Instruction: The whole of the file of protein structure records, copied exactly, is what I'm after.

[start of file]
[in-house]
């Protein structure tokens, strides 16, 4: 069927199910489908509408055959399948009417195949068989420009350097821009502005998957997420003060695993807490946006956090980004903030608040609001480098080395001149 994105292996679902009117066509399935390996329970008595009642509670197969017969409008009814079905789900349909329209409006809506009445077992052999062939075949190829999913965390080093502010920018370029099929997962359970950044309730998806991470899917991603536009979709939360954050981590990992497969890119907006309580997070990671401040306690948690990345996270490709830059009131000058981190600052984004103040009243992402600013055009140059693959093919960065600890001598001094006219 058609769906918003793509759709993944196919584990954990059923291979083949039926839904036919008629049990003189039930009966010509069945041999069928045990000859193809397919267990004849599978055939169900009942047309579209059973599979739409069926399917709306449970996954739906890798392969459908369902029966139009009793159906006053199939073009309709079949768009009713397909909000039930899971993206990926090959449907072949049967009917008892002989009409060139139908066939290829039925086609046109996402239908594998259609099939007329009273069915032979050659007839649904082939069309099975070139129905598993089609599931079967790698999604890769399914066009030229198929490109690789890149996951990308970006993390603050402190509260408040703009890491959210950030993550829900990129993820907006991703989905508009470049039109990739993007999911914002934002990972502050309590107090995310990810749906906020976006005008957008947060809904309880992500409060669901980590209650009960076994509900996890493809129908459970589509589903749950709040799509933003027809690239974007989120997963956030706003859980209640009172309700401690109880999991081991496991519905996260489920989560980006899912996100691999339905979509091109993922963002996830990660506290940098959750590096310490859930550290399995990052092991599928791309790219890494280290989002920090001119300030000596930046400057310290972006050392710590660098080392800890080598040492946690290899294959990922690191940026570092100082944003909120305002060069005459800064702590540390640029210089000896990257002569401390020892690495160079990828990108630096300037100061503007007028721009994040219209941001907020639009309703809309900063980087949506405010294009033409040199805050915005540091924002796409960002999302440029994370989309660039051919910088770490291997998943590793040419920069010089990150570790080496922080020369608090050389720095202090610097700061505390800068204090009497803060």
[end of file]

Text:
[in-house]
């Protein structure tokens, strides 16, 4: 069927199910489908509408055959399948009417195949068989420009350097821009502005998957997420003060695993807490946006956090980004903030608040609001480098080395001149 994105292996679902009117066509399935390996329970008595009642509670197969017969409008009814079905789900349909329209409006809506009445077992052999062939075949190829999913965390080093502010920018370029099929997962359970950044309730998806991470899917991603536009979709939360954050981590990992497969890119907006309580997070990671401040306690948690990345996270490709830059009131000058981190600052984004103040009243992402600013055009140059693959093919960065600890001598001094006219 058609769906918003793509759709993944196919584990954990059923291979083949039926839904036919008629049990003189039930009966010509069945041999069928045990000859193809397919267990004849599978055939169900009942047309579209059973599979739409069926399917709306449970996954739906890798392969459908369902029966139009009793159906006053199939073009309709079949768009009713397909909000039930899971993206990926090959449907072949049967009917008892002989009409060139139908066939290829039925086609046109996402239908594998259609099939007329009273069915032979050659007839649904082939069309099975070139129905598993089609599931079967790698999604890769399914066009030229198929490109690789890149996951990308970006993390603050402190509260408040703009890491959210950030993550829900990129993820907006991703989905508009470049039109990739993007999911914002934002990972502050309590107090995310990810749906906020976006005008957008947060809904309880992500409060669901980590209650009960076994509900996890493809129908459970589509589903749950709040799509933003027809690239974007989120997963956030706003859980209640009172309700401690109880999991081991496991519905996260489920989560980006899912996100691999339905979509091109993922963002996830990660506290940098959750590096310490859930550290399995990052092991599928791309790219890494280290989002920090001119300030000596930046400057310290972006050392710590660098080392800890080598040492946690290899294959990922690191940026570092100082944003909120305002060069005459800064702590540390640029210089000896990257002569401390020892690495160079990828990108630096300037100061503007007028721009994040219209941001907020639009309703809309900063980087949506405010294009033409040199805050915005540091924002796409960002999302440029994370989309660039051919910088770490291997998943590793040419920069010089990150570790080496922080020369608090050389720095202090610097700061505390800068204090009497803060």